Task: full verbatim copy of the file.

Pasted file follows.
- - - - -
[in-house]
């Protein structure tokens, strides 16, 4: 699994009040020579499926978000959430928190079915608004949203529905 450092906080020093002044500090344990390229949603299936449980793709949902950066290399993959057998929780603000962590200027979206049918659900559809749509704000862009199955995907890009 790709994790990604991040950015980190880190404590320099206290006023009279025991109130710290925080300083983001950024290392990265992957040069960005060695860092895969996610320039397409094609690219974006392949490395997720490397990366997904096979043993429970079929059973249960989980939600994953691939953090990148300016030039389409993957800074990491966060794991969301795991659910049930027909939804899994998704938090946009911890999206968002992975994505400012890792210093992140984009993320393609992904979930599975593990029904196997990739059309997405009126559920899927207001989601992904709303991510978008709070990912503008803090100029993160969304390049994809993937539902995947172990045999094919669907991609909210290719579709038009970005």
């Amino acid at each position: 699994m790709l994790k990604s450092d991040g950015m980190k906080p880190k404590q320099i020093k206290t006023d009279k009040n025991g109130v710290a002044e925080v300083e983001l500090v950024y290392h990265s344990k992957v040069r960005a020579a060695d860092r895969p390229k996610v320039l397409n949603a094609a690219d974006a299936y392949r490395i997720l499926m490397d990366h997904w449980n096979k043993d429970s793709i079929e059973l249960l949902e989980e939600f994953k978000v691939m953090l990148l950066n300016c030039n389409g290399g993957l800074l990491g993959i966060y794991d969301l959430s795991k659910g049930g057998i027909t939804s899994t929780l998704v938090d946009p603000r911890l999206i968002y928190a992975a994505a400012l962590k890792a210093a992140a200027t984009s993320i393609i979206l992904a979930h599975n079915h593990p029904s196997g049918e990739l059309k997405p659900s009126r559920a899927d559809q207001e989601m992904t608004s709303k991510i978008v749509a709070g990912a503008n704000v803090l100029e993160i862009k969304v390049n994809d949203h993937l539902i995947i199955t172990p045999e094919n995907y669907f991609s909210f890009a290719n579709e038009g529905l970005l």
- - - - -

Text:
[in-house]
């Protein structure tokens, strides 16, 4: 699994009040020579499926978000959430928190079915608004949203529905 450092906080020093002044500090344990390229949603299936449980793709949902950066290399993959057998929780603000962590200027979206049918659900559809749509704000862009199955995907890009 790709994790990604991040950015980190880190404590320099206290006023009279025991109130710290925080300083983001950024290392990265992957040069960005060695860092895969996610320039397409094609690219974006392949490395997720490397990366997904096979043993429970079929059973249960989980939600994953691939953090990148300016030039389409993957800074990491966060794991969301795991659910049930027909939804899994998704938090946009911890999206968002992975994505400012890792210093992140984009993320393609992904979930599975593990029904196997990739059309997405009126559920899927207001989601992904709303991510978008709070990912503008803090100029993160969304390049994809993937539902995947172990045999094919669907991609909210290719579709038009970005």
């Amino acid at each position: 699994m790709l994790k990604s450092d991040g950015m980190k906080p880190k404590q320099i020093k206290t006023d009279k009040n025991g109130v710290a002044e925080v300083e983001l500090v950024y290392h990265s344990k992957v040069r960005a020579a060695d860092r895969p390229k996610v320039l397409n949603a094609a690219d974006a299936y392949r490395i997720l499926m490397d990366h997904w449980n096979k043993d429970s793709i079929e059973l249960l949902e989980e939600f994953k978000v691939m953090l990148l950066n300016c030039n389409g290399g993957l800074l990491g993959i966060y794991d969301l959430s795991k659910g049930g057998i027909t939804s899994t929780l998704v938090d946009p603000r911890l999206i968002y928190a992975a994505a400012l962590k890792a210093a992140a200027t984009s993320i393609i979206l992904a979930h599975n079915h593990p029904s196997g049918e990739l059309k997405p659900s009126r559920a899927d559809q207001e989601m992904t608004s709303k991510i978008v749509a709070g990912a503008n704000v803090l100029e993160i862009k969304v390049n994809d949203h993937l539902i995947i199955t172990p045999e094919n995907y669907f991609s909210f890009a290719n579709e038009g529905l970005l």